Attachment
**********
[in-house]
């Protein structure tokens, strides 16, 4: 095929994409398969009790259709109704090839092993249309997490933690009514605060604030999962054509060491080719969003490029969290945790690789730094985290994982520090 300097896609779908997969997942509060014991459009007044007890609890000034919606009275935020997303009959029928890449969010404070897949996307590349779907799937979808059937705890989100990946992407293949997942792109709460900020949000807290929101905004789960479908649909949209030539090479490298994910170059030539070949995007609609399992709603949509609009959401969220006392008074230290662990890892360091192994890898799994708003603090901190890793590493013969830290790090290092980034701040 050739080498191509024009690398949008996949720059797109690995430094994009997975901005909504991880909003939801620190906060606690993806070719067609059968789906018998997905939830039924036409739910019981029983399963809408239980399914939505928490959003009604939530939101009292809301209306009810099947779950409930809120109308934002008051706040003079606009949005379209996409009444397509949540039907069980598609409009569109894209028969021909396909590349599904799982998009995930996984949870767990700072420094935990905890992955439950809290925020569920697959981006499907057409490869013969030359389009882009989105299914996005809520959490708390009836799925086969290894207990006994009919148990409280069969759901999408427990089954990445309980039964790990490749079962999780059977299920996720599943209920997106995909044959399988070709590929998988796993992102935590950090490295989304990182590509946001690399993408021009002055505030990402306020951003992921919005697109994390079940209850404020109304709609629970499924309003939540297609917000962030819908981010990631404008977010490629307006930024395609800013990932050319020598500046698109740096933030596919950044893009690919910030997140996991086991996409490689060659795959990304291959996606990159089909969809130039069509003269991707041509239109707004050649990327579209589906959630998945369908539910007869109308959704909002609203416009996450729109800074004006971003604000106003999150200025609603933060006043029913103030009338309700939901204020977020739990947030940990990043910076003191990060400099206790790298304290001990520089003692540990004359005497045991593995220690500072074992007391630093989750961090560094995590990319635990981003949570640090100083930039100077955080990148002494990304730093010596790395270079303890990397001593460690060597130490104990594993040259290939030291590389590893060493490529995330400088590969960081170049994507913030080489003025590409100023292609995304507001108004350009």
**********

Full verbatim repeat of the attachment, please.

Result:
[in-house]
């Protein structure tokens, strides 16, 4: 095929994409398969009790259709109704090839092993249309997490933690009514605060604030999962054509060491080719969003490029969290945790690789730094985290994982520090 300097896609779908997969997942509060014991459009007044007890609890000034919606009275935020997303009959029928890449969010404070897949996307590349779907799937979808059937705890989100990946992407293949997942792109709460900020949000807290929101905004789960479908649909949209030539090479490298994910170059030539070949995007609609399992709603949509609009959401969220006392008074230290662990890892360091192994890898799994708003603090901190890793590493013969830290790090290092980034701040 050739080498191509024009690398949008996949720059797109690995430094994009997975901005909504991880909003939801620190906060606690993806070719067609059968789906018998997905939830039924036409739910019981029983399963809408239980399914939505928490959003009604939530939101009292809301209306009810099947779950409930809120109308934002008051706040003079606009949005379209996409009444397509949540039907069980598609409009569109894209028969021909396909590349599904799982998009995930996984949870767990700072420094935990905890992955439950809290925020569920697959981006499907057409490869013969030359389009882009989105299914996005809520959490708390009836799925086969290894207990006994009919148990409280069969759901999408427990089954990445309980039964790990490749079962999780059977299920996720599943209920997106995909044959399988070709590929998988796993992102935590950090490295989304990182590509946001690399993408021009002055505030990402306020951003992921919005697109994390079940209850404020109304709609629970499924309003939540297609917000962030819908981010990631404008977010490629307006930024395609800013990932050319020598500046698109740096933030596919950044893009690919910030997140996991086991996409490689060659795959990304291959996606990159089909969809130039069509003269991707041509239109707004050649990327579209589906959630998945369908539910007869109308959704909002609203416009996450729109800074004006971003604000106003999150200025609603933060006043029913103030009338309700939901204020977020739990947030940990990043910076003191990060400099206790790298304290001990520089003692540990004359005497045991593995220690500072074992007391630093989750961090560094995590990319635990981003949570640090100083930039100077955080990148002494990304730093010596790395270079303890990397001593460690060597130490104990594993040259290939030291590389590893060493490529995330400088590969960081170049994507913030080489003025590409100023292609995304507001108004350009």